First printed circuit board 50 is mounted in cavity 20 of the body parallel with longitudinal axis 14. A plurality of sockets 52 are mounted on the upper surface 54 of the first printed circuit board in a longitudinally aligned row. In the illustrated embodiment the sockets are zero or low insertion force sockets such as for leadless chip carriers although other socket designs, whether zero insertion force sockets or not, for other electronic device package types may be employed as well without departing from the spirit and scope of this invention. U.S. Pat. No. 4,491,397, issued Jan. 1, 1985, shows an example of a zero insertion force socket suitable for use with the test fixture of this invention in conjunction with leadless chip carriers. The sockets 52 are secured to the first printed circuit board by inserting and soldering various downwardly depending leads 56 from each of the sockets into aligned preformed holes 58 in the first printed circuit board. The pattern of the exposed ends of the leads extending through the bottom surface 62 of the first printed circuit board 50 is shown in more detail in FIG. 4 in which the various preformed holes 58 are occupied by the leads 56 of the sockets 52 and soldered therein. Each of the sockets is capable of accepting one of the electronic device packages 60 shown in FIG. 3 which, in the illustrated embodiments of the invention, are leadless chip carriers.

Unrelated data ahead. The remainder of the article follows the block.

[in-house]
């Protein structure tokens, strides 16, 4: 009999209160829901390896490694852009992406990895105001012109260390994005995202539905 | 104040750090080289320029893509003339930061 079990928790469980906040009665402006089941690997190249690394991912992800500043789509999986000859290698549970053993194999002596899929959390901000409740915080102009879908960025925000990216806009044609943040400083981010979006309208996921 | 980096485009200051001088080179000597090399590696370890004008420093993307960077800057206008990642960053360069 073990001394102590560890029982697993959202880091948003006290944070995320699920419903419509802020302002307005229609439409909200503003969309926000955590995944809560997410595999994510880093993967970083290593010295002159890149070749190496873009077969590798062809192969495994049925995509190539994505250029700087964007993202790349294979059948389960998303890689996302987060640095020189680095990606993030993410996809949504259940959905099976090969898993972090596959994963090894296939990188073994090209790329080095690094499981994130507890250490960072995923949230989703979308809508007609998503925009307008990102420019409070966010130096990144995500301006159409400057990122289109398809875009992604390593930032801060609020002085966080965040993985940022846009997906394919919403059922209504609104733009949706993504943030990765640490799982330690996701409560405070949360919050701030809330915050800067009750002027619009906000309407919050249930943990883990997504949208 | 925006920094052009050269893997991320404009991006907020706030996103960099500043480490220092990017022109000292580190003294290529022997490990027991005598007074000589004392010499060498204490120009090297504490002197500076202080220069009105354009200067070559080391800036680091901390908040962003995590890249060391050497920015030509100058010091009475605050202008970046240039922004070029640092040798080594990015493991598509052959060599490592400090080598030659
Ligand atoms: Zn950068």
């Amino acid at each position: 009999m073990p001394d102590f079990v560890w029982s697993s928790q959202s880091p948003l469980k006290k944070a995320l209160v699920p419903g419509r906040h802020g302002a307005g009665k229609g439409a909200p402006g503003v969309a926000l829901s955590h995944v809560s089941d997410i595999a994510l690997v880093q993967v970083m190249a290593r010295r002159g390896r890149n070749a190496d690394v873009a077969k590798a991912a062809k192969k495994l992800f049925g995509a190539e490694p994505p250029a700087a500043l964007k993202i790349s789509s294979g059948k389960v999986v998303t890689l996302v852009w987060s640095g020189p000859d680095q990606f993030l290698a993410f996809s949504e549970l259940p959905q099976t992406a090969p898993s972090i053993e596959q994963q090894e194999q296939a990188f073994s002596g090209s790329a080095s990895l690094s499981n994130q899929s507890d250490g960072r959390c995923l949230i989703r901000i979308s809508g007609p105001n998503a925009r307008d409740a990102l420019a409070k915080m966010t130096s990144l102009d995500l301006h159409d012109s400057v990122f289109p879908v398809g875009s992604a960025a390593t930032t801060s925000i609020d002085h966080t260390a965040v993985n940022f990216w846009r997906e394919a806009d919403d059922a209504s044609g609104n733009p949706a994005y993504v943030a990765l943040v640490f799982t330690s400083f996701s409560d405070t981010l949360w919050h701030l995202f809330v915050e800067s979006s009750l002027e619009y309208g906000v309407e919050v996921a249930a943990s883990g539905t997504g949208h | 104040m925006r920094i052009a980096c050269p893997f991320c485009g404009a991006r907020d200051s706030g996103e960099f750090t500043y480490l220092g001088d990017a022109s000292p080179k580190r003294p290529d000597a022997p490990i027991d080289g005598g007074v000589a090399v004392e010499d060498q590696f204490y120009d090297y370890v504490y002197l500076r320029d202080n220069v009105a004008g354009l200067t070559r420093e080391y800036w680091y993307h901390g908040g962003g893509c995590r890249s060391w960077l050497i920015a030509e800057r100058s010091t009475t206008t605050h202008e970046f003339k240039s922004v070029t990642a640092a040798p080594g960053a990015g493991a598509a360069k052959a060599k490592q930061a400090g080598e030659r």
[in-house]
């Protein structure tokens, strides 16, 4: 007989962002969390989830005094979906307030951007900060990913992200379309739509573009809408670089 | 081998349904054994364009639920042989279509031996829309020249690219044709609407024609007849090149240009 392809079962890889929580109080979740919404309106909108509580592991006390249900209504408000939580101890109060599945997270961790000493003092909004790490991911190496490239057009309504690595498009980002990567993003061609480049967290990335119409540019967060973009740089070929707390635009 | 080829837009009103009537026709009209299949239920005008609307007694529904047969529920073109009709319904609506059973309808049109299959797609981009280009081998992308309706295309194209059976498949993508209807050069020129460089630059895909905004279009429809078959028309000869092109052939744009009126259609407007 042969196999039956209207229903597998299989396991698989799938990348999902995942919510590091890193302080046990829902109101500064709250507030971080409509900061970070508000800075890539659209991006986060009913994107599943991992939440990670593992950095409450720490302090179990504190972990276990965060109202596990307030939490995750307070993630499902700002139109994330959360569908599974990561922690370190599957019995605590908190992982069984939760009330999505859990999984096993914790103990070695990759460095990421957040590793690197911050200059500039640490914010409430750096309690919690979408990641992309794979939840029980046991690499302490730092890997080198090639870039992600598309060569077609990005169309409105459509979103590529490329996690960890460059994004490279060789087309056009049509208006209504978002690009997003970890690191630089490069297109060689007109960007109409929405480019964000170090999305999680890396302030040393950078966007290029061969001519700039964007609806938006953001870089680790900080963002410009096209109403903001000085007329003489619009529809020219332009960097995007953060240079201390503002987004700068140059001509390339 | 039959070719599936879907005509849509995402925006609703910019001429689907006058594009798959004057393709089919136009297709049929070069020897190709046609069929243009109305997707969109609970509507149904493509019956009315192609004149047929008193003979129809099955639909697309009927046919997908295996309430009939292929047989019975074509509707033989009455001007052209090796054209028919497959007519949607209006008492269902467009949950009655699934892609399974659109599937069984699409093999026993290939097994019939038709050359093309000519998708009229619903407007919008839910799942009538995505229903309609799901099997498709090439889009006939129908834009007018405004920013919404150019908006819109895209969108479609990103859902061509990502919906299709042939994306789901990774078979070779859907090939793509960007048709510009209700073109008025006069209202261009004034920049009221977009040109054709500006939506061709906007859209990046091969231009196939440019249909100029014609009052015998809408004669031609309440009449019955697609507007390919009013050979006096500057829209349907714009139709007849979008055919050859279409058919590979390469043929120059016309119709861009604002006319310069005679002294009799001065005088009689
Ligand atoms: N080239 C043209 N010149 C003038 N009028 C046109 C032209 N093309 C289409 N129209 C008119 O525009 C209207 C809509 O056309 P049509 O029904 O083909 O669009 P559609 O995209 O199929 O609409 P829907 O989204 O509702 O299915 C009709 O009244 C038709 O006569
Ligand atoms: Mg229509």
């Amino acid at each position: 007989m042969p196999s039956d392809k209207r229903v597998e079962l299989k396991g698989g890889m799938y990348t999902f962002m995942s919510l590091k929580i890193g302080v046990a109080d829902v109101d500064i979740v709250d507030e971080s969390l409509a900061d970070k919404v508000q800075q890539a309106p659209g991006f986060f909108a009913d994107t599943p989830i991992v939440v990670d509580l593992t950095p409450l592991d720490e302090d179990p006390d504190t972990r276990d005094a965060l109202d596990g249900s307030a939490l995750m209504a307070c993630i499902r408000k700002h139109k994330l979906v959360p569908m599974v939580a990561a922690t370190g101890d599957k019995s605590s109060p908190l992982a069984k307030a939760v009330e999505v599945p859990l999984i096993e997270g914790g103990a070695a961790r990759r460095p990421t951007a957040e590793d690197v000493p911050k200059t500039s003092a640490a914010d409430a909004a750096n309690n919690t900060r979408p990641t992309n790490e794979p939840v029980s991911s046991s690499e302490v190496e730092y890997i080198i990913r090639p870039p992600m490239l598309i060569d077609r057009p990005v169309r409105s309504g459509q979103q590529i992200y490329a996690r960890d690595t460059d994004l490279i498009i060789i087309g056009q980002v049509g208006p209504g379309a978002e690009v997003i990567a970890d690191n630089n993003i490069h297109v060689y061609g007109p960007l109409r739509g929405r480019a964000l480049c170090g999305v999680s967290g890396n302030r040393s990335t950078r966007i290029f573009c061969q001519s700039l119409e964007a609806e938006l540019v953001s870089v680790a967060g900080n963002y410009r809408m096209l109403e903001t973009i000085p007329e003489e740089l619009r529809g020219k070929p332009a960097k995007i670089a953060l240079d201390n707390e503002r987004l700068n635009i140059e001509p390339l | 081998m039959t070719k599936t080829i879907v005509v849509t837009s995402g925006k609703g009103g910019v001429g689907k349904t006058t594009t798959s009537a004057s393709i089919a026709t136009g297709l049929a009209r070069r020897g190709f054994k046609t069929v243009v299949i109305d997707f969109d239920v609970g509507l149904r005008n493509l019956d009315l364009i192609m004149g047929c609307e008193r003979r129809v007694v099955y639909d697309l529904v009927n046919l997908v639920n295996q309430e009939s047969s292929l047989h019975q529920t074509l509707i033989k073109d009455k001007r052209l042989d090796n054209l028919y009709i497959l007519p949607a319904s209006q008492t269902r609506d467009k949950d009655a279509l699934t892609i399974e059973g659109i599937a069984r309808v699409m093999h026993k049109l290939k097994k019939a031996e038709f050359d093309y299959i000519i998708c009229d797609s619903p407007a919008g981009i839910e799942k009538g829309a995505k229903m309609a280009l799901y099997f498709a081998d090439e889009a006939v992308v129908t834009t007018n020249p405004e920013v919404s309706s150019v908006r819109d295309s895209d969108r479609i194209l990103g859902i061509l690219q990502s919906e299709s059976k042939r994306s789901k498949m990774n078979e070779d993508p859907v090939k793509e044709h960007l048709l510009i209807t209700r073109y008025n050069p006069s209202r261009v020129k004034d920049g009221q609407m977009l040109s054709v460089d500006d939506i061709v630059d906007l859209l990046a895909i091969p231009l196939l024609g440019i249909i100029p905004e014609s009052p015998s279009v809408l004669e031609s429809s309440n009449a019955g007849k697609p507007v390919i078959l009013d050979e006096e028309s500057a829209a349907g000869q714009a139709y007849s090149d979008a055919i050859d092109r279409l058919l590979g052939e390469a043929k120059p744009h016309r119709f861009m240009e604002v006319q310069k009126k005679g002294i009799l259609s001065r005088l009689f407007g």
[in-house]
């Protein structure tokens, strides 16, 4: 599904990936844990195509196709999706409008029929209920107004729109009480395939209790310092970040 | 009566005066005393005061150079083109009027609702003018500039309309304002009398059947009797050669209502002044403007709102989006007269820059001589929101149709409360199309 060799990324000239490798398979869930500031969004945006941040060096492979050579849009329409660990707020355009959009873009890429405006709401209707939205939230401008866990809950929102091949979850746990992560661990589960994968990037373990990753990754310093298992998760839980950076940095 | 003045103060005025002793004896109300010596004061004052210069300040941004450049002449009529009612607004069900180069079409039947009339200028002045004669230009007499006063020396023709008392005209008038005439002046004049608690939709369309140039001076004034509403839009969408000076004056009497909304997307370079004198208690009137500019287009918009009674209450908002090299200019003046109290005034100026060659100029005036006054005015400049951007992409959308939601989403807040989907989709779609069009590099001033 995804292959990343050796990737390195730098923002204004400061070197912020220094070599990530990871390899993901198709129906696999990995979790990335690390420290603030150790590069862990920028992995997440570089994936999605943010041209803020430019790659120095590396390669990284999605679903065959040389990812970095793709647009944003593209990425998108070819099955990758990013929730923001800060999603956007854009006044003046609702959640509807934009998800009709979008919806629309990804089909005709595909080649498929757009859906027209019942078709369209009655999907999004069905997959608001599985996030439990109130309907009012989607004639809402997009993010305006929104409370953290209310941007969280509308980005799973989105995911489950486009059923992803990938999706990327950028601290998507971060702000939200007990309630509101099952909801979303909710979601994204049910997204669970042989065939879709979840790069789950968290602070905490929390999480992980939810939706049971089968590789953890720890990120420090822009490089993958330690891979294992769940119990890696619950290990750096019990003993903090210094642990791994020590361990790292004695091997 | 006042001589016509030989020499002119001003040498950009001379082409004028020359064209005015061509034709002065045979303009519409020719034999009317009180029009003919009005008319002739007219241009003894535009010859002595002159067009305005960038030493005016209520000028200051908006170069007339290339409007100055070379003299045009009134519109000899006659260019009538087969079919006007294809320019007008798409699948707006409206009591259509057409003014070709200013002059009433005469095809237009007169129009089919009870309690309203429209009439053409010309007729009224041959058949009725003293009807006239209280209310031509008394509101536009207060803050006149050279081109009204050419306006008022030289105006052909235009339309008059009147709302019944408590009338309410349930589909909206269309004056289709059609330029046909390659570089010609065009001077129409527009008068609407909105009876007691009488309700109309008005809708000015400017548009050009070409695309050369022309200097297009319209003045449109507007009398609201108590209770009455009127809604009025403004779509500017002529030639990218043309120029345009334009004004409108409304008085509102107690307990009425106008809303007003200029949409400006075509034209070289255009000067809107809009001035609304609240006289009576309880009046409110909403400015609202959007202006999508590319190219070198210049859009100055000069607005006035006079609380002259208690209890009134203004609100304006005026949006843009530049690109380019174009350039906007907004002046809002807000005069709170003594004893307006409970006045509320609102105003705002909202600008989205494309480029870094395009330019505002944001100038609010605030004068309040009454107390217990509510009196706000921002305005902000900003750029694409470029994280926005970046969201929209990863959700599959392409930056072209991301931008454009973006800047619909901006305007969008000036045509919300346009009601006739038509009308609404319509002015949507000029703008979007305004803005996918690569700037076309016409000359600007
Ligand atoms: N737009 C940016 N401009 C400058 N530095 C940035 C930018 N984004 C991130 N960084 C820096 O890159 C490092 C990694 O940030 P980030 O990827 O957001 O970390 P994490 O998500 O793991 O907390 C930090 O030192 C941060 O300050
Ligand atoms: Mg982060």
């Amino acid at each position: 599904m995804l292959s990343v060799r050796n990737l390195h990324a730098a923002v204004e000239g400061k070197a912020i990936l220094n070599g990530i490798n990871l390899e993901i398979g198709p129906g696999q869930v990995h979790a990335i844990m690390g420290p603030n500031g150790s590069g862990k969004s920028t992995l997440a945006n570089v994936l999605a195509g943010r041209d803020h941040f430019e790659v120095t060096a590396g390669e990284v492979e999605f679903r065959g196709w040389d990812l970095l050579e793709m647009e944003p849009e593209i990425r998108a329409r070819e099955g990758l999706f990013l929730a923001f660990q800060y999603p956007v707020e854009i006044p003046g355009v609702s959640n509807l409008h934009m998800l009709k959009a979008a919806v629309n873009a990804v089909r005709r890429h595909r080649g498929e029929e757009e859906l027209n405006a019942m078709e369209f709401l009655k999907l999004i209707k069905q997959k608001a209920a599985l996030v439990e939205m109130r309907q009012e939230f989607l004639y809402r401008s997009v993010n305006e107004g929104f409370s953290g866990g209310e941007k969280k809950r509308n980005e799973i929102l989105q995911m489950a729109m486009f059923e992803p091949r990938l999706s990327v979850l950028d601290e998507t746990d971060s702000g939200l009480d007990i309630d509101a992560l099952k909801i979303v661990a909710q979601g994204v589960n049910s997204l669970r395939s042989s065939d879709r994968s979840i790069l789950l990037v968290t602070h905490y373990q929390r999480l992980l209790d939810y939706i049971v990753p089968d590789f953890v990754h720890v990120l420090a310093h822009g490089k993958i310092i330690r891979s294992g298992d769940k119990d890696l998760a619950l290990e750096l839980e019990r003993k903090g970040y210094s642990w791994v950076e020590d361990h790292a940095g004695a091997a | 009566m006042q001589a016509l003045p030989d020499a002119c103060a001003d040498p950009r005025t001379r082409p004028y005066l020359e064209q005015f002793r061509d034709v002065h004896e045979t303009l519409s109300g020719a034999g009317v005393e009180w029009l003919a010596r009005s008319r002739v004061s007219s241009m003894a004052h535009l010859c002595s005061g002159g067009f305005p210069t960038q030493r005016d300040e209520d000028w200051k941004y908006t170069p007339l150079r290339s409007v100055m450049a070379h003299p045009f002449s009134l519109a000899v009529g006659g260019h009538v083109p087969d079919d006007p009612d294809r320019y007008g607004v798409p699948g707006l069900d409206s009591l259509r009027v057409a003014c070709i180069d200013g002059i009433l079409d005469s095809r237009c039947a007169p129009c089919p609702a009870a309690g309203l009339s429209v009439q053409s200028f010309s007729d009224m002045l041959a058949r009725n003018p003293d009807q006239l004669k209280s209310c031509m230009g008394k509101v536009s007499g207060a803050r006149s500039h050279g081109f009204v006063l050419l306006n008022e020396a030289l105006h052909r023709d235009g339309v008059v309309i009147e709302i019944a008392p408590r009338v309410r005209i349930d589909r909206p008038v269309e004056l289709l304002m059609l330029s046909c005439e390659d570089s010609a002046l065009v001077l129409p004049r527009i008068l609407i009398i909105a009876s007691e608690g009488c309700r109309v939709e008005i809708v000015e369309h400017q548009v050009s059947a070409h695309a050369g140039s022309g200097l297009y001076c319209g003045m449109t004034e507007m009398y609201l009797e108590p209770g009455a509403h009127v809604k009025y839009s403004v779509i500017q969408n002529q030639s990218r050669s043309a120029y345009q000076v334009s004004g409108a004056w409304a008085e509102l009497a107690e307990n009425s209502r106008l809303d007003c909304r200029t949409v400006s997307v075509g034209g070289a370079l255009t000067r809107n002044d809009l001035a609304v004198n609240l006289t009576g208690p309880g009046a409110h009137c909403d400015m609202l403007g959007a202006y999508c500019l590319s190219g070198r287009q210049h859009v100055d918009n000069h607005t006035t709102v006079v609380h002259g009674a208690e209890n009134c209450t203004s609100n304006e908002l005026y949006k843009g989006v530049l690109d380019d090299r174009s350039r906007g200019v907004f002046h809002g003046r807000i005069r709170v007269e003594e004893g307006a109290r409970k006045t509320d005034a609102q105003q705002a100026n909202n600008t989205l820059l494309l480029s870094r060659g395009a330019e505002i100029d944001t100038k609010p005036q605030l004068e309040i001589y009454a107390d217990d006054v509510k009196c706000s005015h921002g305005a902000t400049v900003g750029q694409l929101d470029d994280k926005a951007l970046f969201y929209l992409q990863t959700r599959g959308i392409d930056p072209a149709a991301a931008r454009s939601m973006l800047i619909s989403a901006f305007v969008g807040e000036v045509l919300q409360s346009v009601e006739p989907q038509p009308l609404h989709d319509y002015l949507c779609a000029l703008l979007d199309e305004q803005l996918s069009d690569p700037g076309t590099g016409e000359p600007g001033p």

The first printed circuit board includes a first circuit (not shown) having a plurality of conductive circuit paths (not shown) on its upper and lower surfaces extending to and electrically connected to the various preformed holes. The first circuit also includes a plurality of spaced lands 64 (shown in FIGS. 5a and 5b) along at least a portion of either longitudinal side edge on the bottom surface 62. Each of the lands 64 is connected by the first circuit to the sockets 52, thereby enabling each of the socket leads to be connected through the first circuit exteriorly of the first printed circuit board.